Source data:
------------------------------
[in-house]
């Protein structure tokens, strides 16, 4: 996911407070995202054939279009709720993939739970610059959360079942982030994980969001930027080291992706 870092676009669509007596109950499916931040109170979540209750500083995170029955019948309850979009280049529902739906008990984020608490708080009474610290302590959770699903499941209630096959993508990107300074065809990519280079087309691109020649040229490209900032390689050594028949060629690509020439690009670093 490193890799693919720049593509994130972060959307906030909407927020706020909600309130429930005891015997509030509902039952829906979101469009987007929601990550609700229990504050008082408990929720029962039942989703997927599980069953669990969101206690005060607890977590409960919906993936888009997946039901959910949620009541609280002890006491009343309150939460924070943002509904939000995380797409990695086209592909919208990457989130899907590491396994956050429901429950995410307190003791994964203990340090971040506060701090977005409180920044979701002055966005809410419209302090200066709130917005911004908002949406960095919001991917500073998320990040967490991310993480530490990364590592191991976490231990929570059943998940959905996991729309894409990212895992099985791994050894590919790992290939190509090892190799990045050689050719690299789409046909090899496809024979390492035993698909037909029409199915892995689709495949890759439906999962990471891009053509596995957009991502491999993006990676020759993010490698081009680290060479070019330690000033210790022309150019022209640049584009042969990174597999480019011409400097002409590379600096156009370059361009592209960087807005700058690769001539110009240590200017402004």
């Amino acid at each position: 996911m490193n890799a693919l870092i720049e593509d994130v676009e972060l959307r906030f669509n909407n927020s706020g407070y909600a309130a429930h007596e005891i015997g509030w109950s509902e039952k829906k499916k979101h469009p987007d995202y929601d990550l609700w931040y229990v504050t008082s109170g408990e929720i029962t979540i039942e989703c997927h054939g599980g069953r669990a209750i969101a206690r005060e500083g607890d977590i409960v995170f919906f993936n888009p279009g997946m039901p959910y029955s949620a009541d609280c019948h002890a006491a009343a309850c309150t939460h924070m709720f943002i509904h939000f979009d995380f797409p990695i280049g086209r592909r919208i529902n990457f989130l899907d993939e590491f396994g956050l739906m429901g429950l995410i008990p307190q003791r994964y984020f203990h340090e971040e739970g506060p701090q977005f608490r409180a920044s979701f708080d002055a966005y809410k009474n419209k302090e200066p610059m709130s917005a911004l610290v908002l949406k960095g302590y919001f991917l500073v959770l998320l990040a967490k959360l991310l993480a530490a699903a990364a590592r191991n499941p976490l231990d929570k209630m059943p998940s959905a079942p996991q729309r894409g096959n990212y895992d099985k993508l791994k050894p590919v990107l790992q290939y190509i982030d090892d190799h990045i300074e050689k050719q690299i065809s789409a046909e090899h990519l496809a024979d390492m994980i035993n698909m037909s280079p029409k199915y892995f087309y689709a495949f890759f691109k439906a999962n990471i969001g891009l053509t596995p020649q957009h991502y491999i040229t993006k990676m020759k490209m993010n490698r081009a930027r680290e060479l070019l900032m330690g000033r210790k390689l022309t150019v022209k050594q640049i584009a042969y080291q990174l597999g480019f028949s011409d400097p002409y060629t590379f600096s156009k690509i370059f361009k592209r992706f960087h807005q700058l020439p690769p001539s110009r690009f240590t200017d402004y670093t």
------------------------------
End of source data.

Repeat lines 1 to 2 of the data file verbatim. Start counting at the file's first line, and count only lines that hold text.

[in-house]
């Protein structure tokens, strides 16, 4: 996911407070995202054939279009709720993939739970610059959360079942982030994980969001930027080291992706 870092676009669509007596109950499916931040109170979540209750500083995170029955019948309850979009280049529902739906008990984020608490708080009474610290302590959770699903499941209630096959993508990107300074065809990519280079087309691109020649040229490209900032390689050594028949060629690509020439690009670093 490193890799693919720049593509994130972060959307906030909407927020706020909600309130429930005891015997509030509902039952829906979101469009987007929601990550609700229990504050008082408990929720029962039942989703997927599980069953669990969101206690005060607890977590409960919906993936888009997946039901959910949620009541609280002890006491009343309150939460924070943002509904939000995380797409990695086209592909919208990457989130899907590491396994956050429901429950995410307190003791994964203990340090971040506060701090977005409180920044979701002055966005809410419209302090200066709130917005911004908002949406960095919001991917500073998320990040967490991310993480530490990364590592191991976490231990929570059943998940959905996991729309894409990212895992099985791994050894590919790992290939190509090892190799990045050689050719690299789409046909090899496809024979390492035993698909037909029409199915892995689709495949890759439906999962990471891009053509596995957009991502491999993006990676020759993010490698081009680290060479070019330690000033210790022309150019022209640049584009042969990174597999480019011409400097002409590379600096156009370059361009592209960087807005700058690769001539110009240590200017402004």